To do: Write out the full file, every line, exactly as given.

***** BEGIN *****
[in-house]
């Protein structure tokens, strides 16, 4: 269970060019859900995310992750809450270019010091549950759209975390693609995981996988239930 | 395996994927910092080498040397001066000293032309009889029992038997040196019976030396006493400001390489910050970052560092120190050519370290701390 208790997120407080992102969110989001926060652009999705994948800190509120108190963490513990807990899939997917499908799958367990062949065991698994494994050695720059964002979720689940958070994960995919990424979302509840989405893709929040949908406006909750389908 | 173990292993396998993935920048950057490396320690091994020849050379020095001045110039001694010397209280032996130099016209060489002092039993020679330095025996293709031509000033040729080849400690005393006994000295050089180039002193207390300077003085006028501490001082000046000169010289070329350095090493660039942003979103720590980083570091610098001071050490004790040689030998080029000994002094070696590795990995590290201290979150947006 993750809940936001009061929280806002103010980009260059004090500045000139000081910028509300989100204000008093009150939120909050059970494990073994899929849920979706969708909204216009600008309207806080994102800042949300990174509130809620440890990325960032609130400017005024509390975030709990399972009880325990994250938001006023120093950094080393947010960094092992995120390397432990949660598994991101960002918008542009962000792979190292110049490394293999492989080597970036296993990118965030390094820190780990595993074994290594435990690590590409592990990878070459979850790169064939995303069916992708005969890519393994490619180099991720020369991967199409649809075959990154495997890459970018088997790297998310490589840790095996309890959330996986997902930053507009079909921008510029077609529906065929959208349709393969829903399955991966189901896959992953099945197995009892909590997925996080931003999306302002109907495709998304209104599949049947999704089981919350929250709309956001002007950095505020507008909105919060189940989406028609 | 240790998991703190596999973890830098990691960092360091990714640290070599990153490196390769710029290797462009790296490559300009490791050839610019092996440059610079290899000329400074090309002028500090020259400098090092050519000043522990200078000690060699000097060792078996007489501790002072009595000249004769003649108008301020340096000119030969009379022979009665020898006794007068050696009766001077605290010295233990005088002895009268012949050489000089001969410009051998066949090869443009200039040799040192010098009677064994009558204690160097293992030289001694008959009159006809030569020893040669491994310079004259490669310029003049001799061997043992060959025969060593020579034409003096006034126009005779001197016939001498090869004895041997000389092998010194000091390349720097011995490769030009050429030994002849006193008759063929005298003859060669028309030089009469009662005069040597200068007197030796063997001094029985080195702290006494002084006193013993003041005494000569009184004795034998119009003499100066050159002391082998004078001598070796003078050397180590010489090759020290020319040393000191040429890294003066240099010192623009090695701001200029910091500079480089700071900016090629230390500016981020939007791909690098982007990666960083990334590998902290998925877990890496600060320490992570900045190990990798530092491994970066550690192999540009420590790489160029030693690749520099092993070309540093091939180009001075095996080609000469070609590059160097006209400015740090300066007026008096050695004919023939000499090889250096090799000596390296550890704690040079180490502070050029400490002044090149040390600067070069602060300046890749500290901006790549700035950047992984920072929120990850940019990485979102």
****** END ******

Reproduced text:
[in-house]
């Protein structure tokens, strides 16, 4: 269970060019859900995310992750809450270019010091549950759209975390693609995981996988239930 | 395996994927910092080498040397001066000293032309009889029992038997040196019976030396006493400001390489910050970052560092120190050519370290701390 208790997120407080992102969110989001926060652009999705994948800190509120108190963490513990807990899939997917499908799958367990062949065991698994494994050695720059964002979720689940958070994960995919990424979302509840989405893709929040949908406006909750389908 | 173990292993396998993935920048950057490396320690091994020849050379020095001045110039001694010397209280032996130099016209060489002092039993020679330095025996293709031509000033040729080849400690005393006994000295050089180039002193207390300077003085006028501490001082000046000169010289070329350095090493660039942003979103720590980083570091610098001071050490004790040689030998080029000994002094070696590795990995590290201290979150947006 993750809940936001009061929280806002103010980009260059004090500045000139000081910028509300989100204000008093009150939120909050059970494990073994899929849920979706969708909204216009600008309207806080994102800042949300990174509130809620440890990325960032609130400017005024509390975030709990399972009880325990994250938001006023120093950094080393947010960094092992995120390397432990949660598994991101960002918008542009962000792979190292110049490394293999492989080597970036296993990118965030390094820190780990595993074994290594435990690590590409592990990878070459979850790169064939995303069916992708005969890519393994490619180099991720020369991967199409649809075959990154495997890459970018088997790297998310490589840790095996309890959330996986997902930053507009079909921008510029077609529906065929959208349709393969829903399955991966189901896959992953099945197995009892909590997925996080931003999306302002109907495709998304209104599949049947999704089981919350929250709309956001002007950095505020507008909105919060189940989406028609 | 240790998991703190596999973890830098990691960092360091990714640290070599990153490196390769710029290797462009790296490559300009490791050839610019092996440059610079290899000329400074090309002028500090020259400098090092050519000043522990200078000690060699000097060792078996007489501790002072009595000249004769003649108008301020340096000119030969009379022979009665020898006794007068050696009766001077605290010295233990005088002895009268012949050489000089001969410009051998066949090869443009200039040799040192010098009677064994009558204690160097293992030289001694008959009159006809030569020893040669491994310079004259490669310029003049001799061997043992060959025969060593020579034409003096006034126009005779001197016939001498090869004895041997000389092998010194000091390349720097011995490769030009050429030994002849006193008759063929005298003859060669028309030089009469009662005069040597200068007197030796063997001094029985080195702290006494002084006193013993003041005494000569009184004795034998119009003499100066050159002391082998004078001598070796003078050397180590010489090759020290020319040393000191040429890294003066240099010192623009090695701001200029910091500079480089700071900016090629230390500016981020939007791909690098982007990666960083990334590998902290998925877990890496600060320490992570900045190990990798530092491994970066550690192999540009420590790489160029030693690749520099092993070309540093091939180009001075095996080609000469070609590059160097006209400015740090300066007026008096050695004919023939000499090889250096090799000596390296550890704690040079180490502070050029400490002044090149040390600067070069602060300046890749500290901006790549700035950047992984920072929120990850940019990485979102």